The Bodhi Stand Present
"My early years were spent in a monastery, and now I have come back to live out my life on monastic grounds!" observes Dr. Grace C. Liu, Acupuncturist at the East-West Medical Clinic, City of Ten Thousand Buddhas. She relates:
When I was six years old,
I lived with my grandmother in my
dressed me in beautiful new clothes. She had gathered the items we would need and several farmers had come to carry them for us. We were to go in a small car, pulled by a young man, and I was delighted when my grandmother invited me to sit right beside her. Along the country road I could see beautiful wild flowers—so lovely and sweet-smelling. I talked, laughed, and sang all the way to the monastery.
I was so badly
disappointed! What a terrible
monastery it was! I could not image it could
obedient to her parents'
wishes, finished her schooling
and was graduated with an
their move to America,
the Liu's went to Gold
in Los Angeles to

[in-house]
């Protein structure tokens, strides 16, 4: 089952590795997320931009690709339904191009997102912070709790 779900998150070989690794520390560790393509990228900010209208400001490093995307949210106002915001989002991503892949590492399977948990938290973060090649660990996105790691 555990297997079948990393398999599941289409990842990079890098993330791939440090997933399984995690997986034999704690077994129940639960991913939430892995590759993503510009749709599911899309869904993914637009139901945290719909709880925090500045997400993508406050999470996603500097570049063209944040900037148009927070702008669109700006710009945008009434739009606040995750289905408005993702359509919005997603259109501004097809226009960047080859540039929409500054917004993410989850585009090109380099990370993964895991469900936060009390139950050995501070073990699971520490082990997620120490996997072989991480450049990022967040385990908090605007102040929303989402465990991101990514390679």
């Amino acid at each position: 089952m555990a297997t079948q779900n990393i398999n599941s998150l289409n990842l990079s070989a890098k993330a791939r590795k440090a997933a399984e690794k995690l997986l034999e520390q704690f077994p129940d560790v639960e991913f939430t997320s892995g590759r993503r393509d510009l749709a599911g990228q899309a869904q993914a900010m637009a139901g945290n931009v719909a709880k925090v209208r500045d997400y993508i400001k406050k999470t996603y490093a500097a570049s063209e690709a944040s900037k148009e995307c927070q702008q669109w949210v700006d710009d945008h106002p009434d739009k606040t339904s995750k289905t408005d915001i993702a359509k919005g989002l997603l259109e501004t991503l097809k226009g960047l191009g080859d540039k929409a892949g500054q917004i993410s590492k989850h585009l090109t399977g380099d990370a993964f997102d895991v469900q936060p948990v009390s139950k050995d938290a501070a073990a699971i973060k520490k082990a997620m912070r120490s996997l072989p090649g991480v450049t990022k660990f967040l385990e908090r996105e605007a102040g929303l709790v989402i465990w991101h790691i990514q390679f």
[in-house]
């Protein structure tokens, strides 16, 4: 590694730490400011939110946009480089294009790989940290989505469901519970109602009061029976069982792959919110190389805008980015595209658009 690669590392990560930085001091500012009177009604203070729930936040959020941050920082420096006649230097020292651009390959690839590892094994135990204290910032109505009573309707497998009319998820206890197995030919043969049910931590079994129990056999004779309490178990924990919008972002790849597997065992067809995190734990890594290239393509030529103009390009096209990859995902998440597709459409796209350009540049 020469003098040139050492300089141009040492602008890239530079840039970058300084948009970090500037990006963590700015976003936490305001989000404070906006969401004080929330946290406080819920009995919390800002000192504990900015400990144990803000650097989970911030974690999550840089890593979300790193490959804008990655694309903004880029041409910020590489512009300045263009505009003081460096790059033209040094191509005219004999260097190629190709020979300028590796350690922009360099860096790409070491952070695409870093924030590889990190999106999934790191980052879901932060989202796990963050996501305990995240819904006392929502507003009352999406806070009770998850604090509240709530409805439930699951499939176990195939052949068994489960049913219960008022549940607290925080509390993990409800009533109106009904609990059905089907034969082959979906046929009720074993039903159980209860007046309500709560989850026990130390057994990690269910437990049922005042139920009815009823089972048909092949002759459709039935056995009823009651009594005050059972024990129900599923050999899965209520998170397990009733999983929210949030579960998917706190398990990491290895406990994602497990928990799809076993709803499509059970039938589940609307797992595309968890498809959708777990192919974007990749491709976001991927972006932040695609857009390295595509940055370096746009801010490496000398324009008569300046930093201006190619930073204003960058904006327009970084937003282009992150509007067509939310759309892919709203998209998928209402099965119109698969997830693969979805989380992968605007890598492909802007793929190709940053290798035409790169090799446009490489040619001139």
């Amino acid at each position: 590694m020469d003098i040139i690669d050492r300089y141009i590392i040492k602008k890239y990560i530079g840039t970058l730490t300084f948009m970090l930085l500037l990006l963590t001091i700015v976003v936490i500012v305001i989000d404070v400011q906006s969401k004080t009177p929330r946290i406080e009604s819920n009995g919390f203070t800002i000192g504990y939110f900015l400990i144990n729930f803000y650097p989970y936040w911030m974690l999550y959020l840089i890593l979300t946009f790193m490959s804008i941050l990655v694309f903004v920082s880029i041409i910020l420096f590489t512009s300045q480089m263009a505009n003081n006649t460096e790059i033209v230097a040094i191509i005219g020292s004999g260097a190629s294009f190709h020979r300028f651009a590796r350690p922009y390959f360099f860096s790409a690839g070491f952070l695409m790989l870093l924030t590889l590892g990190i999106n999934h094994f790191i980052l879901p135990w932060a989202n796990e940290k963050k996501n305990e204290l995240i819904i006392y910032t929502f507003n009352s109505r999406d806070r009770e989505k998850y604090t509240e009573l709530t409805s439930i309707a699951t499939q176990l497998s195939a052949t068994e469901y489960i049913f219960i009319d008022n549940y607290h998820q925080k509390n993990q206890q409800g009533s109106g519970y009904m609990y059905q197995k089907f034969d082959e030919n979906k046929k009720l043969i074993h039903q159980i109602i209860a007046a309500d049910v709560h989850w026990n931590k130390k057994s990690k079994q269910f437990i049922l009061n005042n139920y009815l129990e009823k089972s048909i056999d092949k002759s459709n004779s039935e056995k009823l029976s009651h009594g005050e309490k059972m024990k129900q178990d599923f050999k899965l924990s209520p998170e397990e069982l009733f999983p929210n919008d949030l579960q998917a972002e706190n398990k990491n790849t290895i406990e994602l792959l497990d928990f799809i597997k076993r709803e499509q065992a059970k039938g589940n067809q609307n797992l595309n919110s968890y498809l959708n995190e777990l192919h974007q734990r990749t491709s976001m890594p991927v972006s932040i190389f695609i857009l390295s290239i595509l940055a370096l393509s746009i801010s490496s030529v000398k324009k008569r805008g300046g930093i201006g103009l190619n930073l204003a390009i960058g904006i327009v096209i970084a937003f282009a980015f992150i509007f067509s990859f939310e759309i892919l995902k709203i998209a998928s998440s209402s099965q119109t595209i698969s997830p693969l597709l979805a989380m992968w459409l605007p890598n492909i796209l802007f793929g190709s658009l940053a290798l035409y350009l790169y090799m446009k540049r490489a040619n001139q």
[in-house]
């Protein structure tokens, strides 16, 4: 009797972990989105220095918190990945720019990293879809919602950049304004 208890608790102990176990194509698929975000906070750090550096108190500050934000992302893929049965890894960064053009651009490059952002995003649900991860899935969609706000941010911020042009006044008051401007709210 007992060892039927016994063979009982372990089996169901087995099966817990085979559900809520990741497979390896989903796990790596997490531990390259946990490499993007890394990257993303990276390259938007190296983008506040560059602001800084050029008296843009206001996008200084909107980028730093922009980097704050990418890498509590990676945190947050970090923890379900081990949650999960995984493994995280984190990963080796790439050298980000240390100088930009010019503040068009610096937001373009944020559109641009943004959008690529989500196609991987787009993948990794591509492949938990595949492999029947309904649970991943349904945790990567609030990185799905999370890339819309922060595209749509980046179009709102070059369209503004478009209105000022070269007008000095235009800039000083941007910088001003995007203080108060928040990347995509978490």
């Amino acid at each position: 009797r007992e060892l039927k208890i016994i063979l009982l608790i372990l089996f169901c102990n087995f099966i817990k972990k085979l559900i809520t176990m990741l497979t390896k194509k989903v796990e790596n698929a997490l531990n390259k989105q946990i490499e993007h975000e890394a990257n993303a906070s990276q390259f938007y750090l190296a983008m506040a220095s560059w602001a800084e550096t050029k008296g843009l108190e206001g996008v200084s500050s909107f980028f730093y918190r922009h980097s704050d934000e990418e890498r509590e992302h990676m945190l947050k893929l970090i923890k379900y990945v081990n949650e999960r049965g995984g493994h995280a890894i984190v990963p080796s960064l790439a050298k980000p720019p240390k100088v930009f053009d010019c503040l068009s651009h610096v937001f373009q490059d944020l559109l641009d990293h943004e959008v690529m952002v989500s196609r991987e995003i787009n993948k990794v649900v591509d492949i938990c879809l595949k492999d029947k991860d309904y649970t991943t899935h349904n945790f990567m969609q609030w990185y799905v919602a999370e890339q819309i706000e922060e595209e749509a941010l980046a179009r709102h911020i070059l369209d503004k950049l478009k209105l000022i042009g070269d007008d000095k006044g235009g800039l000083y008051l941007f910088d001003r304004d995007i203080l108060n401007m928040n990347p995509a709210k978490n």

Kuo Ai firmly believes in preventative medicine. One example of this is the way acupuncture can help people who wish to lose weight or to stop smoking. Much of the secret to the success of these treatments in Dr. Liu's case is found in the care with which she is attentive to each patient. She discusses with them the difficulties they have encountered when they have tried to quit smoking or to lose weight in the past. Once the patient describes these discomforts that accompany withdrawal from excessive food or from cigarettes. Dr. Liu treats the patient for these related symptoms at the same time she helps them directly cut off the habits of over-eating and smoking. Such compassionate regard for each patient's whole system takes time and patience which Kuo Ai willingly gives. Profit and fame, the pitfalls of many professional people, do not tempt her. She will sacrifice her own time for the sake of a patient's schedule; she will aim at healing the patients so they need not return for further treatments, rather than prolonging the cure in order to reap the profits of additional visits. She assesses the kind of illness a patient has and will tell them frankly if acupuncture is not an appropriate or even the most effective aid in each case. If it is not, she will refer them to other sources rather than treat them. She asks for less than minimum recompense for treatments which in large cities or in places familiar with acupuncture would cost double or triple. Forgetting herself for the sake of others, she relies on the strength and dharmas of Great Compassion to help relieve peoples' suffering and enable them to attain comfort.